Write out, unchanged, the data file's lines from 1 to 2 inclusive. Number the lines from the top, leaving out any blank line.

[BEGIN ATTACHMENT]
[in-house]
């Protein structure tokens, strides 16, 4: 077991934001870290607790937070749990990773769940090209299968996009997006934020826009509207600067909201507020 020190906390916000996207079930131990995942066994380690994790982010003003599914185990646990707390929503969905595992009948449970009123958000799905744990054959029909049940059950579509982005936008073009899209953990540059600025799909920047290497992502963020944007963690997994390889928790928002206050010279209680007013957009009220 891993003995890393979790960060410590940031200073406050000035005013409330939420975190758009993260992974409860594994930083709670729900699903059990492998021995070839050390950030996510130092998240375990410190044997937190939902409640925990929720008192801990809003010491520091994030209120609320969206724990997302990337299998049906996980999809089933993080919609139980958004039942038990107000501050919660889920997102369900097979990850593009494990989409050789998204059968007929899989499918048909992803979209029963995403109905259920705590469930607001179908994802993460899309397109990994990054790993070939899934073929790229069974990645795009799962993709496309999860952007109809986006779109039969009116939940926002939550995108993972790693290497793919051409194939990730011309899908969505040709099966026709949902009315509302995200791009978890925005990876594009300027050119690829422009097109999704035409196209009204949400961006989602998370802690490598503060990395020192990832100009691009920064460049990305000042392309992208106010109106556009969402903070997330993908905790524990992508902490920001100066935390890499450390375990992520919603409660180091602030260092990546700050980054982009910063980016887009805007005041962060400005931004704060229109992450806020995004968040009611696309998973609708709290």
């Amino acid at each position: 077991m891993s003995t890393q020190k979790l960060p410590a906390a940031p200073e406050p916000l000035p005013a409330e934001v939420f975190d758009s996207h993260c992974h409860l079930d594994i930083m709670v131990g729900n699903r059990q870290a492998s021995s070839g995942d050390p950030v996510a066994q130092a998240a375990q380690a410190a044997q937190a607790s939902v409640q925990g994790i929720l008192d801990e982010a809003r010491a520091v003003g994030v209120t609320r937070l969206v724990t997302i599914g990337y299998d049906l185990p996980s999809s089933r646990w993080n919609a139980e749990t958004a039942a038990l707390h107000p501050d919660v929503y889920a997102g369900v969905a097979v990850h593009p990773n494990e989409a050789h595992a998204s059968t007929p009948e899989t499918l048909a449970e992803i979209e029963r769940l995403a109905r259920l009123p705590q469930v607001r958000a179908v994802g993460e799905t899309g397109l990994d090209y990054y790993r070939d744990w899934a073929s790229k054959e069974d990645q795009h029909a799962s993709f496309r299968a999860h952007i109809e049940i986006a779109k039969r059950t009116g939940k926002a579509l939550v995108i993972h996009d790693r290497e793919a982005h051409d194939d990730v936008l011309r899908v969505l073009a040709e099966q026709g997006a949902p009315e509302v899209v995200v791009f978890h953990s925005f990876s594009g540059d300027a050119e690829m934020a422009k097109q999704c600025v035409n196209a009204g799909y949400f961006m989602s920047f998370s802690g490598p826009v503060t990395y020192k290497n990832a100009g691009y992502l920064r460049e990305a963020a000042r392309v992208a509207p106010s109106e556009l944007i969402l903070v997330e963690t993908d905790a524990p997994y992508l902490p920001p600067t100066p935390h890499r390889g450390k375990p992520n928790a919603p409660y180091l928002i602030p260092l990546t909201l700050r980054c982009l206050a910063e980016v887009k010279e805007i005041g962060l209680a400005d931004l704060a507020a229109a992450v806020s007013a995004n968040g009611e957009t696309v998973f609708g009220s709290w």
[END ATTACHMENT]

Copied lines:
[in-house]
């Protein structure tokens, strides 16, 4: 077991934001870290607790937070749990990773769940090209299968996009997006934020826009509207600067909201507020 020190906390916000996207079930131990995942066994380690994790982010003003599914185990646990707390929503969905595992009948449970009123958000799905744990054959029909049940059950579509982005936008073009899209953990540059600025799909920047290497992502963020944007963690997994390889928790928002206050010279209680007013957009009220 891993003995890393979790960060410590940031200073406050000035005013409330939420975190758009993260992974409860594994930083709670729900699903059990492998021995070839050390950030996510130092998240375990410190044997937190939902409640925990929720008192801990809003010491520091994030209120609320969206724990997302990337299998049906996980999809089933993080919609139980958004039942038990107000501050919660889920997102369900097979990850593009494990989409050789998204059968007929899989499918048909992803979209029963995403109905259920705590469930607001179908994802993460899309397109990994990054790993070939899934073929790229069974990645795009799962993709496309999860952007109809986006779109039969009116939940926002939550995108993972790693290497793919051409194939990730011309899908969505040709099966026709949902009315509302995200791009978890925005990876594009300027050119690829422009097109999704035409196209009204949400961006989602998370802690490598503060990395020192990832100009691009920064460049990305000042392309992208106010109106556009969402903070997330993908905790524990992508902490920001100066935390890499450390375990992520919603409660180091602030260092990546700050980054982009910063980016887009805007005041962060400005931004704060229109992450806020995004968040009611696309998973609708709290």